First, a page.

Case Study – Gas Sensors for Fruit Storage
Improved storage of apples is achieved by blocking their response to ethylene – the natural hormone released during the ripening process. The apples are treated with a synthetic hormone called 1-methylcyclopropene (1-MCP), which is structurally similar to the natural ethylene hormone and competitively binds to the receptors, but does not trigger the ripening process as ethylene does. This treatment is routinely carried out in commercial apple stores, but without a real time, cost effective method to measure the concentration of the gaseous 1-MCP during the treatment stage.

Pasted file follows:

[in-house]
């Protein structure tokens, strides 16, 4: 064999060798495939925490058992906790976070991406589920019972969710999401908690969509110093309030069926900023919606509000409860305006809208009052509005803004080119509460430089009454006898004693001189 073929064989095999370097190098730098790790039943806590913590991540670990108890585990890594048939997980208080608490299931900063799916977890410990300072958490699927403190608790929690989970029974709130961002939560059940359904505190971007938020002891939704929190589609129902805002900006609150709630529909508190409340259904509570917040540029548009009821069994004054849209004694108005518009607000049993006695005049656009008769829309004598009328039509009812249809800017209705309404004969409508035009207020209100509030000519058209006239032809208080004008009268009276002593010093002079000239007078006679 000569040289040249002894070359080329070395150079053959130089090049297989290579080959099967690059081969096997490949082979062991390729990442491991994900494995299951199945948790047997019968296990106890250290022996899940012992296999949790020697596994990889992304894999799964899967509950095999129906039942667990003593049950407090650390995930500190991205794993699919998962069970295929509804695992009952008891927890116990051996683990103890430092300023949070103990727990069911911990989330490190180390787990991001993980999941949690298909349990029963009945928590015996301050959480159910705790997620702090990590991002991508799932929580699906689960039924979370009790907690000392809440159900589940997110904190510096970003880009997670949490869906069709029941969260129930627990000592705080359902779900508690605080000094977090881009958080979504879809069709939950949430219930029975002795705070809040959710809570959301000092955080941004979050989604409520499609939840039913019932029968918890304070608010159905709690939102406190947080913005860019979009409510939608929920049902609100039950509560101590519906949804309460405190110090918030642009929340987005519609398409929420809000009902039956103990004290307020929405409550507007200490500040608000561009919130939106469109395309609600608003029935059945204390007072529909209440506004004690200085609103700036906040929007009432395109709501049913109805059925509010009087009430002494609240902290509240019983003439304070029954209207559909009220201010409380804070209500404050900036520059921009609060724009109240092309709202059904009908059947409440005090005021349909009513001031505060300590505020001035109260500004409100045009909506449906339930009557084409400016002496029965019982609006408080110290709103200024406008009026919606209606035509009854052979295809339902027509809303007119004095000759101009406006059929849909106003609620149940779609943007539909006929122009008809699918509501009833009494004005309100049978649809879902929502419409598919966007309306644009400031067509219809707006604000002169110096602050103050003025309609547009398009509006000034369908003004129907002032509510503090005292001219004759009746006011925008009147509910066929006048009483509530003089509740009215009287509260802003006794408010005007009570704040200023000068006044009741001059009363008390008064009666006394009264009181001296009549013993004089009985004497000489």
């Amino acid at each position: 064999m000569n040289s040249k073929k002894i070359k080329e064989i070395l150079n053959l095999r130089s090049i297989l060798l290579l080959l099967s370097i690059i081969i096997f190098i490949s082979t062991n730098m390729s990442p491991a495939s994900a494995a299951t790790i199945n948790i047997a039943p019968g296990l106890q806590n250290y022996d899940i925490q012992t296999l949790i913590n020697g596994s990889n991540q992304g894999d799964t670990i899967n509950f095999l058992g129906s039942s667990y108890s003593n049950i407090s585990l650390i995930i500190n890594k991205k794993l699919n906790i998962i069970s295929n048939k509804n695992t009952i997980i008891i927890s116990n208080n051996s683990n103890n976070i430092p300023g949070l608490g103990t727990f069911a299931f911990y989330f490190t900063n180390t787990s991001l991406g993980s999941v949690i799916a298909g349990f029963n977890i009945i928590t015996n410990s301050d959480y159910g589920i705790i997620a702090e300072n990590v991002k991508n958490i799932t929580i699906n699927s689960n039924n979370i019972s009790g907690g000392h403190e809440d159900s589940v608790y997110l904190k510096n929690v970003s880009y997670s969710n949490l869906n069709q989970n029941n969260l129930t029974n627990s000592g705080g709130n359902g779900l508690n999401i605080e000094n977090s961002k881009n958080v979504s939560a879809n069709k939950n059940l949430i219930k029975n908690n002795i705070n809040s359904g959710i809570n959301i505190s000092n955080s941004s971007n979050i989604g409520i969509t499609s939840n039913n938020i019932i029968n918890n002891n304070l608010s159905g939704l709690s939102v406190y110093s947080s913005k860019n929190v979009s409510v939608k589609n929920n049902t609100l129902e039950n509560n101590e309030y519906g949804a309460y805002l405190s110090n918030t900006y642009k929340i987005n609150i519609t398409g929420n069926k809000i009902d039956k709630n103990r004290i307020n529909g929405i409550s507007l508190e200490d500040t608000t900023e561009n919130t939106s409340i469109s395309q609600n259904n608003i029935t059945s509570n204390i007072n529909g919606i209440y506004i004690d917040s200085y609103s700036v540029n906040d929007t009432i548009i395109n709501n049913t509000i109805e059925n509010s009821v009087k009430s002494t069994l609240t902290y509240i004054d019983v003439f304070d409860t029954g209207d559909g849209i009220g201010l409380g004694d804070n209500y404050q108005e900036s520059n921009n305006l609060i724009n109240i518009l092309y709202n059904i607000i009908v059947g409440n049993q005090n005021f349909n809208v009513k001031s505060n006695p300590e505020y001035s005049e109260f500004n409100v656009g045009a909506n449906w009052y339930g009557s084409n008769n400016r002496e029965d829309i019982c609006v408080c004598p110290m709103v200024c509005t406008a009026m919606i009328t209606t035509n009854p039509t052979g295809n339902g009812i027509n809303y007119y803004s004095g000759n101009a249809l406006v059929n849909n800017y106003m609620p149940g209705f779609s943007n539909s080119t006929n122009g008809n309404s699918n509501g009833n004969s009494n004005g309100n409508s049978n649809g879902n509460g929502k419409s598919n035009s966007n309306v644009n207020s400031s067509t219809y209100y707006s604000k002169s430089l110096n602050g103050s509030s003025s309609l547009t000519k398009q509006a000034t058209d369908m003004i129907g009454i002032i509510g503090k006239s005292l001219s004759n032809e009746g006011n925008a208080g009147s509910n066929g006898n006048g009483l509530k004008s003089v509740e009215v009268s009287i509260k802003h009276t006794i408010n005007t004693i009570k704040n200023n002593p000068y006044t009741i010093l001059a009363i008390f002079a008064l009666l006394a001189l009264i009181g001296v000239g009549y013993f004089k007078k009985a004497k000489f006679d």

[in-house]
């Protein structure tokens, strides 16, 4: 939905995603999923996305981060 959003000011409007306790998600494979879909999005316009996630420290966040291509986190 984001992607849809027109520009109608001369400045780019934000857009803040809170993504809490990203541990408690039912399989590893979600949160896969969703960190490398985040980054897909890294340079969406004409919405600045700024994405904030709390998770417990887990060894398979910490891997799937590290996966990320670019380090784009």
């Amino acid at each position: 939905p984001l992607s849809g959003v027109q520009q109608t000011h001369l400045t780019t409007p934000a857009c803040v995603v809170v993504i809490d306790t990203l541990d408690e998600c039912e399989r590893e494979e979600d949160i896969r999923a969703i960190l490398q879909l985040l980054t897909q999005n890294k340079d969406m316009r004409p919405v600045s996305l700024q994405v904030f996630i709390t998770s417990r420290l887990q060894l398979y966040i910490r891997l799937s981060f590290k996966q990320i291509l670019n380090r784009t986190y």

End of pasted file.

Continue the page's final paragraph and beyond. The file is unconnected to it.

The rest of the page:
Using organic thin film transistors (OTFTs), CDT developed a gas sensor that can differentiate between the natural ethylene hormone and the synthetic 1-MCP hormone. A coated semiconductor at the top of device interacts with gases in the environment. The OTFTs can be printed on lightweight, flexible substrates.
Fruit suppliers now have an effective technology to ensure a suitable treatment of apples, resulting in reduced economic losses during fruit storage.